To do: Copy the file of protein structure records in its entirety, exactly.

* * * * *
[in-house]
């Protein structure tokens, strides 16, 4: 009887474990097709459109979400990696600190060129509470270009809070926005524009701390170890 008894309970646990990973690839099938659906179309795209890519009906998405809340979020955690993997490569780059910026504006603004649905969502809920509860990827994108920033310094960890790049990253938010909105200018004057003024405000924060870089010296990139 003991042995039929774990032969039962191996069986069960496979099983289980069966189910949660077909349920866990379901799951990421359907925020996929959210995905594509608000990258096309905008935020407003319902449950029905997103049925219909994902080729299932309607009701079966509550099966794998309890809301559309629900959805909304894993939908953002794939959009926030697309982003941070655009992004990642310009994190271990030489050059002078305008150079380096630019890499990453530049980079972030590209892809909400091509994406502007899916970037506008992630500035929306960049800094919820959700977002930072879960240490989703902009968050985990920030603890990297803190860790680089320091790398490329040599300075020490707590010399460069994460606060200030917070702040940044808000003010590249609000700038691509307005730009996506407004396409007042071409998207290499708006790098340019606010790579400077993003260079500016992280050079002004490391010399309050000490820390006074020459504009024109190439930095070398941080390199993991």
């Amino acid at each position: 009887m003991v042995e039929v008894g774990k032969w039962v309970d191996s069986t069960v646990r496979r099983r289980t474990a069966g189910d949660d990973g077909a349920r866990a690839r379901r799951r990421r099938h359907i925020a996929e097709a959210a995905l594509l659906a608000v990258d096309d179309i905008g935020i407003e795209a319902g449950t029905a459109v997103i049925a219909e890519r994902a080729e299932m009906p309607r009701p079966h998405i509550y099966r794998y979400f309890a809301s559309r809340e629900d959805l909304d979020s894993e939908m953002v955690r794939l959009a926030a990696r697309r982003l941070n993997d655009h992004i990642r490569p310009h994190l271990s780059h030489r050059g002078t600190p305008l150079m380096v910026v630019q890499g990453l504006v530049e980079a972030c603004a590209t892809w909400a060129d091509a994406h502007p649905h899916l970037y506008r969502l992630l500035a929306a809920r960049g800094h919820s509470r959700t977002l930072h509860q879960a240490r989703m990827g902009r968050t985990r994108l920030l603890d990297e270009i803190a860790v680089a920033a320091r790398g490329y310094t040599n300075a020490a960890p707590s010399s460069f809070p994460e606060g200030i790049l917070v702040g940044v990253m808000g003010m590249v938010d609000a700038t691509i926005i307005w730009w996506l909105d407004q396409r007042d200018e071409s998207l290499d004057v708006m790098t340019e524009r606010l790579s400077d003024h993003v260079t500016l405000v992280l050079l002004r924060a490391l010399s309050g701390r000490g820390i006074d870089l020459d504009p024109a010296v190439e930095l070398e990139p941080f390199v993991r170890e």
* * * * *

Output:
[in-house]
């Protein structure tokens, strides 16, 4: 009887474990097709459109979400990696600190060129509470270009809070926005524009701390170890 008894309970646990990973690839099938659906179309795209890519009906998405809340979020955690993997490569780059910026504006603004649905969502809920509860990827994108920033310094960890790049990253938010909105200018004057003024405000924060870089010296990139 003991042995039929774990032969039962191996069986069960496979099983289980069966189910949660077909349920866990379901799951990421359907925020996929959210995905594509608000990258096309905008935020407003319902449950029905997103049925219909994902080729299932309607009701079966509550099966794998309890809301559309629900959805909304894993939908953002794939959009926030697309982003941070655009992004990642310009994190271990030489050059002078305008150079380096630019890499990453530049980079972030590209892809909400091509994406502007899916970037506008992630500035929306960049800094919820959700977002930072879960240490989703902009968050985990920030603890990297803190860790680089320091790398490329040599300075020490707590010399460069994460606060200030917070702040940044808000003010590249609000700038691509307005730009996506407004396409007042071409998207290499708006790098340019606010790579400077993003260079500016992280050079002004490391010399309050000490820390006074020459504009024109190439930095070398941080390199993991």
């Amino acid at each position: 009887m003991v042995e039929v008894g774990k032969w039962v309970d191996s069986t069960v646990r496979r099983r289980t474990a069966g189910d949660d990973g077909a349920r866990a690839r379901r799951r990421r099938h359907i925020a996929e097709a959210a995905l594509l659906a608000v990258d096309d179309i905008g935020i407003e795209a319902g449950t029905a459109v997103i049925a219909e890519r994902a080729e299932m009906p309607r009701p079966h998405i509550y099966r794998y979400f309890a809301s559309r809340e629900d959805l909304d979020s894993e939908m953002v955690r794939l959009a926030a990696r697309r982003l941070n993997d655009h992004i990642r490569p310009h994190l271990s780059h030489r050059g002078t600190p305008l150079m380096v910026v630019q890499g990453l504006v530049e980079a972030c603004a590209t892809w909400a060129d091509a994406h502007p649905h899916l970037y506008r969502l992630l500035a929306a809920r960049g800094h919820s509470r959700t977002l930072h509860q879960a240490r989703m990827g902009r968050t985990r994108l920030l603890d990297e270009i803190a860790v680089a920033a320091r790398g490329y310094t040599n300075a020490a960890p707590s010399s460069f809070p994460e606060g200030i790049l917070v702040g940044v990253m808000g003010m590249v938010d609000a700038t691509i926005i307005w730009w996506l909105d407004q396409r007042d200018e071409s998207l290499d004057v708006m790098t340019e524009r606010l790579s400077d003024h993003v260079t500016l405000v992280l050079l002004r924060a490391l010399s309050g701390r000490g820390i006074d870089l020459d504009p024109a010296v190439e930095l070398e990139p941080f390199v993991r170890e």